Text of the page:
Projects designed and produced by Year Two students from the Department of Electrical and Electronic Engineering at Xi'an Jiaotong-Liverpool University were displayed in a recent exhibition.
After the primary selection, 16 student groups were chosen to participate in the exhibition. The works they displayed were a combination of creativity and high quality, being not only bold in design, but also highly practical and useful in solving specific problems in daily life.
This event attracted more than 200 faculty members and students, who exchanged their views about design concepts and voted to select excellent works.
The projects were completed as an assignment for the module ‘Experimental, Computer Skills and Sustainability’, which required students to use Arduino micro-controllers together with other sensor modules. This was also a good opportunity for students who were innovative, full of bold ideas, and willing to experiment to demonstrate their creativity and operational ability.
Yutong Zheng, a Year Two student on the BEng Electronic Science and Technology programme, was one of the designers of the small drawing board showing in the picture below.
“Our designed work is called the ‘Conical Curve Graffiti Machine’,” Yutong explained. “To put it simply, this machine controls a suspended pen with a conveyor belt and a step motor to make it draw regularly.”
“The biggest fun in designing the product was when I saw the machine draw pictures as humans do, turning virtual things into actual reality,” he said. “Although compared with the high-definition images on our computers, the picture produced by the machine was more like a naïve attempt, but this whole process gave us a sense of achievement.”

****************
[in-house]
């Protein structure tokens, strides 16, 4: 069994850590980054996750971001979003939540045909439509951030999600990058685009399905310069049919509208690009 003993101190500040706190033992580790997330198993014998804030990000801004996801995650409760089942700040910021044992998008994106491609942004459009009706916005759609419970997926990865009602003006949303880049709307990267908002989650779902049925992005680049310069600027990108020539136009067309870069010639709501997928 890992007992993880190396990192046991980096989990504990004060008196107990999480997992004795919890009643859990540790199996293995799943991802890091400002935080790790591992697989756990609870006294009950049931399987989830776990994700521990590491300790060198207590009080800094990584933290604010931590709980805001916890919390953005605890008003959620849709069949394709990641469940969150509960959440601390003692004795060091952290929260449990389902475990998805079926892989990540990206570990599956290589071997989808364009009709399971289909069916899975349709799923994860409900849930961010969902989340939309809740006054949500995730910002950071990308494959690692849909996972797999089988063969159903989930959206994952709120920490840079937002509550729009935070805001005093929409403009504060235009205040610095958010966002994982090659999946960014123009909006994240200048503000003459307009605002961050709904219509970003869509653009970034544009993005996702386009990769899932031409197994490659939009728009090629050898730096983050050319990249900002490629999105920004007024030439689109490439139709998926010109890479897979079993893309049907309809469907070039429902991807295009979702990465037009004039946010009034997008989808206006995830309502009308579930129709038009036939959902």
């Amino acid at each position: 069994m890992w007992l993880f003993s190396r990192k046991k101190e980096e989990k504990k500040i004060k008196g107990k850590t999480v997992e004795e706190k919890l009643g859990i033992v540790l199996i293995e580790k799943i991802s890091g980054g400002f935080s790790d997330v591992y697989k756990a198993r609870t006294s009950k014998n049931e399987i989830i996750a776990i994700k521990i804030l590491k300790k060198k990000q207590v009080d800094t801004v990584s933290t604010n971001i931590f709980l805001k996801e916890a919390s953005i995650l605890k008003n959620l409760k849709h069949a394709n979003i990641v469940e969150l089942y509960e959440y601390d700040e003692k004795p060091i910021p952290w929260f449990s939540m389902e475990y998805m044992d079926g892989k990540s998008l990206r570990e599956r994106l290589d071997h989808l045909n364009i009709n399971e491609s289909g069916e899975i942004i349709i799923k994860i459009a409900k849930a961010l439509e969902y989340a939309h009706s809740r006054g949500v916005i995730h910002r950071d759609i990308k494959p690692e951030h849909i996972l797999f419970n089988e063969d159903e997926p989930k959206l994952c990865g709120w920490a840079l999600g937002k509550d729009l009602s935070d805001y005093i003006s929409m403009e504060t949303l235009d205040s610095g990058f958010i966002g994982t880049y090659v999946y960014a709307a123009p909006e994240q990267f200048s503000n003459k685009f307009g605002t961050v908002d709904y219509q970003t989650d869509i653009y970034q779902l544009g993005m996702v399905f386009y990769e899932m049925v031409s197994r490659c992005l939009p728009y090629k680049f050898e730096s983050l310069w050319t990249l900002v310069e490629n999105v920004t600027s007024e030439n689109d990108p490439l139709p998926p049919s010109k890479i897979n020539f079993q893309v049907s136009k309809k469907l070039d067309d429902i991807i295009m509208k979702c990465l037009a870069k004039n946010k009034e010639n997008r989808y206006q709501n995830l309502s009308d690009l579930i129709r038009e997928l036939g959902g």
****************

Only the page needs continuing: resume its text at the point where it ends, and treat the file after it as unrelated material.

Programme director Dr Yang Du said:
“The task involved collecting ideas, designing mechanical devices, setting up sensors, designing electrical circuits, intersection design, and programming. It was the first time the students applied their knowledge of electrical circuits and programme design learned in-class to a complete project.
“Furthermore, they also learned a lot of extracurricular knowledge by themselves in order to realise their ideas,” he added.
Pinzhi Ni, another Year Two student from BEng Electronic Science and Technology, introduced a robot that looked like a giant spider (pictured below).
According to Pinzhi, this was a remote control robot with an air quality sensor, which can adapt to complex terrain and conduct inspections in dangerous areas in place of human beings. “For instance, if there is a nuclear leak somewhere, people can operate the robots equipped with Geiger Counters to enter the radiation area,” said Pinzhi.
Dr Yang Du said: “This is not the first time that we have organised this kind of exhibition. Every year we see novel and remarkable ideas from students’ sparkling thinking. Even though there is still much to be improved in many of the products, such as the appearance and reliability, and some even fail to achieve the intended functions, this meaningful experience enables the students to get a picture of the process of designing and building electronic products.”
“More importantly, they have truly put the knowledge and skills they have learnt into practice, which lays a solid foundation for their future career as real engineers.”
Professor Kaizhu Huang, head of the Department of Electrical and Electronic Engineering, said: “This event can be seen as an attempt by our Department to implement Syntegrative Education.”
“One of the features of engineering disciplines is their focus on practical applications,” he continued. “Therefore, in the future, we will consider making full use of our cooperation with industry, and invite experts in this field to give more professional instruction to our students, in order to help them turn their ideas into reality.”
By Sihan Liu, photos by Yuanyuan Du
Translated by Yiling Yu and Qiuchen Hu; edited by Danny Abbasi